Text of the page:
This term I have started teaching my ten week MA module entitled The Atlantic World 1450-1800. This is the second year that I have run this unit,. not only giving me the confidence that the thing works at all, but a little breathing space because I don’t have to design the unit from scratch. As all teachers know, it’s always easier the second time round!
Masters level teaching is a thrilling experience when compared to undergrad classes. For a start you are working with much smaller groups, so you can get to know every student and his or her interests and needs personally: exactly the way it should be. Also, masters students are almost always the brightest of the bunch and the most enthusiastic. When you ask them to read something in preparation for a class, they actually do so!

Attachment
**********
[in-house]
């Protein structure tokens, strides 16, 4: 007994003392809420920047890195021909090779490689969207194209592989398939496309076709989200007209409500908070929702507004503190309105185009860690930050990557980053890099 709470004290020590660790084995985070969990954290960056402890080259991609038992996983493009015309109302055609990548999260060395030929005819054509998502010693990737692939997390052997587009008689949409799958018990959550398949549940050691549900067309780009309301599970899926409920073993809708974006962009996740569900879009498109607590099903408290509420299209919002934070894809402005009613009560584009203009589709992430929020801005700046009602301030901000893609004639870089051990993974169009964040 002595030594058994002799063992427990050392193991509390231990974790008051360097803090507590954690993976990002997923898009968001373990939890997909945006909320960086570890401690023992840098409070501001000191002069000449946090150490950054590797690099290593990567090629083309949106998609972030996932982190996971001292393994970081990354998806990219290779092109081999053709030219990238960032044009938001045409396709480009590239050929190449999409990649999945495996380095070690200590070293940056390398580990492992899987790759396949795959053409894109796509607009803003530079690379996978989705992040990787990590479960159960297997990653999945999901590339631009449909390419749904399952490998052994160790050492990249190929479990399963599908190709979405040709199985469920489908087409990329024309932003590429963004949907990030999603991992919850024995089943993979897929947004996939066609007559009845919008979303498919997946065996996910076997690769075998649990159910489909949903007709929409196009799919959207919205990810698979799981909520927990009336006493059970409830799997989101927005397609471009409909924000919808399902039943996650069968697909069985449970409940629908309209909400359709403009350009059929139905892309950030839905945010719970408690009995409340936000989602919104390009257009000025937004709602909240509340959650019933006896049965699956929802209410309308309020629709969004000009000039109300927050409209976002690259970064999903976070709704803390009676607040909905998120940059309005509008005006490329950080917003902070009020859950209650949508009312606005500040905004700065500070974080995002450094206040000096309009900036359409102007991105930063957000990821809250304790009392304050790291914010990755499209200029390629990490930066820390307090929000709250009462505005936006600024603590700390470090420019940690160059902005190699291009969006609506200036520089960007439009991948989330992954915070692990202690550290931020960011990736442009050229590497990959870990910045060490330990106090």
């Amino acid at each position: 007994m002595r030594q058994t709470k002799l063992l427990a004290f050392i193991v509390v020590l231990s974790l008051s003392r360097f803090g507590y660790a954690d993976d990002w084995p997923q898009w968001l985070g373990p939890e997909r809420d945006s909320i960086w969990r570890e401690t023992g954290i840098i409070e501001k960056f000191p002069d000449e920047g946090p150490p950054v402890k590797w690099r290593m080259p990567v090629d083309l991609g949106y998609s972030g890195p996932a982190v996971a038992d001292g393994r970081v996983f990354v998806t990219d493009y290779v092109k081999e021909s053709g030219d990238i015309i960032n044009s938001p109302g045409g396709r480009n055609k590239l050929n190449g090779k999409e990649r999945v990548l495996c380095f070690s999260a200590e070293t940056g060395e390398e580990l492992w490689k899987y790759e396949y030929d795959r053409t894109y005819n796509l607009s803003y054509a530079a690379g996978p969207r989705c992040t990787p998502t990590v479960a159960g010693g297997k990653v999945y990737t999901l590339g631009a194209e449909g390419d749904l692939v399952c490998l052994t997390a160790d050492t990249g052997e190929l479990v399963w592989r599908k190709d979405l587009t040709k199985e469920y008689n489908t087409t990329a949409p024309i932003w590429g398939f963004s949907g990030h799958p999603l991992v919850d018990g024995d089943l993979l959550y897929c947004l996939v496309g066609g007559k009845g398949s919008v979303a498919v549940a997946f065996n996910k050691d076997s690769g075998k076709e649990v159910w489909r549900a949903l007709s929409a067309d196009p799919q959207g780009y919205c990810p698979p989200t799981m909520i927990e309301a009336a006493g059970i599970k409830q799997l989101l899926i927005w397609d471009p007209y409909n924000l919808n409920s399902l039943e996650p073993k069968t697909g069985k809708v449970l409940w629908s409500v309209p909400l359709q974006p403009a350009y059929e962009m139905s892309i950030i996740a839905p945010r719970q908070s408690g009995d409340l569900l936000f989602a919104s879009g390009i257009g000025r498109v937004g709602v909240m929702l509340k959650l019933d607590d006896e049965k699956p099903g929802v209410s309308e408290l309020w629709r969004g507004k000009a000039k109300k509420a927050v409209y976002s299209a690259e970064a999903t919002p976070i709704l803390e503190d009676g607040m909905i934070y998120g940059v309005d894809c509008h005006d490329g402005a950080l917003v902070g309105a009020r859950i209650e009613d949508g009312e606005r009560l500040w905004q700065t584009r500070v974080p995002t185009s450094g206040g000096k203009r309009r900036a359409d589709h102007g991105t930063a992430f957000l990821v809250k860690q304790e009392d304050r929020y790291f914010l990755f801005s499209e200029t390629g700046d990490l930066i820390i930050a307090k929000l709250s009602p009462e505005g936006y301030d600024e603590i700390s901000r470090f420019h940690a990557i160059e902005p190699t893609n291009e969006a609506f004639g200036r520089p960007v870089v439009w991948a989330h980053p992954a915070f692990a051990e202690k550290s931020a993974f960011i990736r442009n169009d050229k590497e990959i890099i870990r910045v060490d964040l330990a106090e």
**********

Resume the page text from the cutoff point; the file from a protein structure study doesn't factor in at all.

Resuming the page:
Of course it is also challenging for a teacher used to working with undergraduates. You have to prepare for class in much more depth. Your MA students will expect you to be knowledgeable about the latest research in the field, about key historiographical debates and so on, whereas most undergrads seem to simply want to be told what they need to do to pass. Postgraduate students have the confidence to question and challenge you, so you had better know your stuff!
If you haven’t yet had the opportunity to teach at postgraduate level, I would recommend putting yourself forward as early as possible in your career. It will remind you why you wanted to become an academic in the first place and may jolt you out of the complacency and cynicism that undergraduate teaching sometimes engenders.